Cultivating Curricular Excellence

Friday, December 15, 2023

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PVM Remakes Veterinary Education to Position Graduates for 21st Century Success

When Dr. Willie Reed stepped into the Purdue Veterinary Medicine deanship in 2007, he knew the faculty had worked hard on designing and making improvements to the curriculum over the college’s nearly 50-year history to ensure that students were getting the best education possible. Yet, he also had the conviction that more could and needed to be done to better position current veterinary graduates for success.

Subsequently, under the leadership of the associate dean for academic affairs, Dr. Kathy Salisbury, herself a boarded small animal veterinary surgeon and long-time faculty member, and following the guidance provided by the college’s strategic plan, a 21st Century curricular makeover was designed and implemented. In 2018, after months of dedicated, creative and innovative effort, the faculty approved the new curricular plan, which took effect with what was then the incoming first-year class, the Class of 2022. Since then additional improvements, including the integration of new technology and enhancements to the Veterinary Nursing degree programs, have accentuated the success of the revamped curriculum, enabling the college to graduate true 21st Century veterinarians and veterinary nurses.

a student practicing venipuncture on an animal model
The Clinical Skills Lab supports DVM and veterinary nursing students as they develop core clinical skills, such as practicing venipuncture on animal models, ahead of their clinical year.

“The curricular remake has provided a strong foundation in the major domestic species and enabled students to tailor their course of study to their future career goals,” said Dr. Salisbury. “The changes were carefully designed to better prepare our DVM students for the clinical setting, fully equipping them as graduates to confidently enter the workforce and effectively work in a team setting with veterinary nurses.”

A key component of the curricular revision involves a series of six courses called Veterinary Skills and Competencies (VSAC), which occur each semester during the first three years. “The VSAC courses promote the development of our DVM students’ clinical skills as well as non-technical competencies, such as communication skills, business acumen, professionalism, and wellness skills,” Dr. Salisbury said. “Students gain hands-on experience with animals throughout these courses. Instruction is provided through faculty-led laboratories, faculty-led discussion periods, and online modules completed by independent study.” Dean Reed provided resources to develop a centralized teaching team consisting of four lecturers and four veterinary nurses. Additional veterinary nurses and faculty from the academic departments and the hospital also teach in the VSAC courses.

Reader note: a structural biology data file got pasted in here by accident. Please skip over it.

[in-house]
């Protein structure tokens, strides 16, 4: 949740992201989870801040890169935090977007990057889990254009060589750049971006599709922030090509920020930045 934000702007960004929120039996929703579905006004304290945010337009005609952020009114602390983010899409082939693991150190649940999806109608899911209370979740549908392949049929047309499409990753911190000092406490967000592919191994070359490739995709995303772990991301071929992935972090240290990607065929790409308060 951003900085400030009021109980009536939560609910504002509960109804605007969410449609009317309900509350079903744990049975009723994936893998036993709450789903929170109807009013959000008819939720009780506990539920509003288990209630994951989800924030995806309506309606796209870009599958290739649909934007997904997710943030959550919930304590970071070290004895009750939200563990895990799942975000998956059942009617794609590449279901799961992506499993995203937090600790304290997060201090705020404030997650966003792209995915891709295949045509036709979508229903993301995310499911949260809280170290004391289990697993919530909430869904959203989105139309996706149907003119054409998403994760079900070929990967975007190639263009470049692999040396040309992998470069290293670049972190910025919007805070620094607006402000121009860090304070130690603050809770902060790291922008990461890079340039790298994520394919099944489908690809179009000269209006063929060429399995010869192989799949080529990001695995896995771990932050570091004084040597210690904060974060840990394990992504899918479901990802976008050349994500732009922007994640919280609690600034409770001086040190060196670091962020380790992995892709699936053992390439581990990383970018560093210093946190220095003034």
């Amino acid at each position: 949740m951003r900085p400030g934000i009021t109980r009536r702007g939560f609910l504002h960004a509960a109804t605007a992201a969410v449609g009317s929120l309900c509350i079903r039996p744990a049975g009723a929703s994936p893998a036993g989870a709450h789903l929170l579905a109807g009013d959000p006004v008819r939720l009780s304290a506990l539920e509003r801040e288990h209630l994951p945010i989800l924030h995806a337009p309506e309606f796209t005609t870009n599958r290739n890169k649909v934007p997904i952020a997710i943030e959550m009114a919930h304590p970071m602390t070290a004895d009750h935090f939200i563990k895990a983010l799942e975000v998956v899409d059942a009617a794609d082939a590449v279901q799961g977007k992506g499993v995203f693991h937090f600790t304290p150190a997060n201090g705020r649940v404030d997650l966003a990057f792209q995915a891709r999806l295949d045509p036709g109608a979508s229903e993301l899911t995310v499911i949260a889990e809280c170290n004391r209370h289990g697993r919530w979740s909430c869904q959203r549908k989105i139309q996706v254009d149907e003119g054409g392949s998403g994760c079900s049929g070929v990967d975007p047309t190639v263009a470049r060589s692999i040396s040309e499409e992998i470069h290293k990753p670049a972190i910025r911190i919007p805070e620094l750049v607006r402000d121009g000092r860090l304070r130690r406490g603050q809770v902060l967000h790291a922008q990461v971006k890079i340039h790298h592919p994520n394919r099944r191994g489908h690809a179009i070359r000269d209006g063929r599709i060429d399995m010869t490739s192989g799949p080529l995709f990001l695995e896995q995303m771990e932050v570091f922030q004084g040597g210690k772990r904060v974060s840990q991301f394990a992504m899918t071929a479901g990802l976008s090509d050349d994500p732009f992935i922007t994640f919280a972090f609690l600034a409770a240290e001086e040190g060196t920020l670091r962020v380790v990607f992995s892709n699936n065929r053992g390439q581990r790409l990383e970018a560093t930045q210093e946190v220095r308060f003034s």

To support these courses as well as the Veterinary Nursing program, a Clinical Skills Laboratory (CSL) was created to give students multiple opportunities to practice skills so that they could truly achieve competency. Dr. Jim Weisman (PU DVM ’97), who serves as assistant dean for clinical education and clinical associate professor, co-chaired with Dr. Wendy Townsend, professor of ophthalmology, a faculty group that developed the VSAC course series. “As a complement to the VSAC courses, the Clinical Skills Laboratory has enabled students to gain additional mentoring and practice they need to fully master the skill sets required in the fourth-year clinical setting, which puts them squarely on the path to great success upon graduation,” Dr. Weisman said.

Dr. Curry provides instruction to a student in the mobile surgery unit as others prep for surgery in the background
The Priority 4 Paws shelter medicine program partners with regional shelters to provide high quality medical and surgical care for shelter animals, while also providing invaluable primary care and case management experience for students.